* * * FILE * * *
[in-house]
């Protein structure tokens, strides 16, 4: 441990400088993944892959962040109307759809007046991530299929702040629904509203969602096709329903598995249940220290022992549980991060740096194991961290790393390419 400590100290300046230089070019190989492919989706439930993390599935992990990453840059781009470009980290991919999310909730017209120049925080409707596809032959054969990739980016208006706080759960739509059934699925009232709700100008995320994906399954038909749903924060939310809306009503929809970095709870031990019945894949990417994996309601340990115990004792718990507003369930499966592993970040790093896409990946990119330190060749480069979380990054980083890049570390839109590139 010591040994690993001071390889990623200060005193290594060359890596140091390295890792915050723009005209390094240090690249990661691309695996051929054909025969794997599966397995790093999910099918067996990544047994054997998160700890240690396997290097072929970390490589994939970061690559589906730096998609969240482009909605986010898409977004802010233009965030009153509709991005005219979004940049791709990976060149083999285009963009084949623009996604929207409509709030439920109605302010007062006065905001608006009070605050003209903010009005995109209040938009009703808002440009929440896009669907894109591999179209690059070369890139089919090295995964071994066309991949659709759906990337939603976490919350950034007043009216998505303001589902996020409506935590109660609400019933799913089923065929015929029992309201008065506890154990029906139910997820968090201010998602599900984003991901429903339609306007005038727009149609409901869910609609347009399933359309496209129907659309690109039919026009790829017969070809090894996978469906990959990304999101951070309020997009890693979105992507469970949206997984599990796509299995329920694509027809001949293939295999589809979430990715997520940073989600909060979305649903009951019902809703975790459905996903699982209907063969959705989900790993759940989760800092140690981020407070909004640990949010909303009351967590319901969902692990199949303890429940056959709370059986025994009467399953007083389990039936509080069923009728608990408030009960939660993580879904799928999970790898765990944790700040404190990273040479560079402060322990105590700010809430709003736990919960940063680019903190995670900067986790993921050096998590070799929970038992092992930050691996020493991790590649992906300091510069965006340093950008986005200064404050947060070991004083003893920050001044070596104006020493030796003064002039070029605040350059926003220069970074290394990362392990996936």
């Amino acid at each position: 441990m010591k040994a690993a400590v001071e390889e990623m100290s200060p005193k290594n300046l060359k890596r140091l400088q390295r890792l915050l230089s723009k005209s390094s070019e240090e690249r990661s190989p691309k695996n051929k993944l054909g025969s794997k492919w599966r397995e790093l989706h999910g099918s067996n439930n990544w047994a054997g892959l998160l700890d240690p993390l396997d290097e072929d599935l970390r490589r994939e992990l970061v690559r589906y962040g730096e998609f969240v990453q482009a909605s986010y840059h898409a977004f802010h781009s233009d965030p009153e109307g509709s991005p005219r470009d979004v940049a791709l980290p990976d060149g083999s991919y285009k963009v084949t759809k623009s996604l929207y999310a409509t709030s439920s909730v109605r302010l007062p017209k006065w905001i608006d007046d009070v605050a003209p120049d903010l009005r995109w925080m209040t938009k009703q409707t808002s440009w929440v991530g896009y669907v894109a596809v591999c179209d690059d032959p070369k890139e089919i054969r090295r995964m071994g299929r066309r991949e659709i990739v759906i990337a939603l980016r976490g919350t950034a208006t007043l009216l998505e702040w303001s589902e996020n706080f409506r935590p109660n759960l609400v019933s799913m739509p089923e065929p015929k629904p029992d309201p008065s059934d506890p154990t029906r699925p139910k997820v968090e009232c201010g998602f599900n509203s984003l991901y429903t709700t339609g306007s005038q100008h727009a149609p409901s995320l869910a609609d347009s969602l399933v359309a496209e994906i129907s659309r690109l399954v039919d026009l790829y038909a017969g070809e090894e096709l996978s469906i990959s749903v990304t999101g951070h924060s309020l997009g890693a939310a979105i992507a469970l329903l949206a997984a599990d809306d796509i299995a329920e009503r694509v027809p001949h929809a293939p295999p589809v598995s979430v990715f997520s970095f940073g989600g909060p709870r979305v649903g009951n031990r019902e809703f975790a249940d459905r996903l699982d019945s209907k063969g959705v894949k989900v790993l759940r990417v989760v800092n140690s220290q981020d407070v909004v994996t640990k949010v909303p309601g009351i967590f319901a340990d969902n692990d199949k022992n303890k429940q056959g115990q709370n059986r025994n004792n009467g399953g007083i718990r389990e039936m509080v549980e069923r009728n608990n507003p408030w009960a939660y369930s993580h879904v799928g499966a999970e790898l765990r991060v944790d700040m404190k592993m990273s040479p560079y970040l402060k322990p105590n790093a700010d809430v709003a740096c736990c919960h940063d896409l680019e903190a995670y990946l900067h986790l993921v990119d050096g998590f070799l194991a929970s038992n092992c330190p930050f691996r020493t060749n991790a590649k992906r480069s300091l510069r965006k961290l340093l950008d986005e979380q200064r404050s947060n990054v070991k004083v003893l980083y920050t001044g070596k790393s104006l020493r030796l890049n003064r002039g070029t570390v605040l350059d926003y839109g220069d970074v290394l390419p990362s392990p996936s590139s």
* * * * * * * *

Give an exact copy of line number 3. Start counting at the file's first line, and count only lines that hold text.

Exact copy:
């Amino acid at each position: 441990m010591k040994a690993a400590v001071e390889e990623m100290s200060p005193k290594n300046l060359k890596r140091l400088q390295r890792l915050l230089s723009k005209s390094s070019e240090e690249r990661s190989p691309k695996n051929k993944l054909g025969s794997k492919w599966r397995e790093l989706h999910g099918s067996n439930n990544w047994a054997g892959l998160l700890d240690p993390l396997d290097e072929d599935l970390r490589r994939e992990l970061v690559r589906y962040g730096e998609f969240v990453q482009a909605s986010y840059h898409a977004f802010h781009s233009d965030p009153e109307g509709s991005p005219r470009d979004v940049a791709l980290p990976d060149g083999s991919y285009k963009v084949t759809k623009s996604l929207y999310a409509t709030s439920s909730v109605r302010l007062p017209k006065w905001i608006d007046d009070v605050a003209p120049d903010l009005r995109w925080m209040t938009k009703q409707t808002s440009w929440v991530g896009y669907v894109a596809v591999c179209d690059d032959p070369k890139e089919i054969r090295r995964m071994g299929r066309r991949e659709i990739v759906i990337a939603l980016r976490g919350t950034a208006t007043l009216l998505e702040w303001s589902e996020n706080f409506r935590p109660n759960l609400v019933s799913m739509p089923e065929p015929k629904p029992d309201p008065s059934d506890p154990t029906r699925p139910k997820v968090e009232c201010g998602f599900n509203s984003l991901y429903t709700t339609g306007s005038q100008h727009a149609p409901s995320l869910a609609d347009s969602l399933v359309a496209e994906i129907s659309r690109l399954v039919d026009l790829y038909a017969g070809e090894e096709l996978s469906i990959s749903v990304t999101g951070h924060s309020l997009g890693a939310a979105i992507a469970l329903l949206a997984a599990d809306d796509i299995a329920e009503r694509v027809p001949h929809a293939p295999p589809v598995s979430v990715f997520s970095f940073g989600g909060p709870r979305v649903g009951n031990r019902e809703f975790a249940d459905r996903l699982d019945s209907k063969g959705v894949k989900v790993l759940r990417v989760v800092n140690s220290q981020d407070v909004v994996t640990k949010v909303p309601g009351i967590f319901a340990d969902n692990d199949k022992n303890k429940q056959g115990q709370n059986r025994n004792n009467g399953g007083i718990r389990e039936m509080v549980e069923r009728n608990n507003p408030w009960a939660y369930s993580h879904v799928g499966a999970e790898l765990r991060v944790d700040m404190k592993m990273s040479p560079y970040l402060k322990p105590n790093a700010d809430v709003a740096c736990c919960h940063d896409l680019e903190a995670y990946l900067h986790l993921v990119d050096g998590f070799l194991a929970s038992n092992c330190p930050f691996r020493t060749n991790a590649k992906r480069s300091l510069r965006k961290l340093l950008d986005e979380q200064r404050s947060n990054v070991k004083v003893l980083y920050t001044g070596k790393s104006l020493r030796l890049n003064r002039g070029t570390v605040l350059d926003y839109g220069d970074v290394l390419p990362s392990p996936s590139s």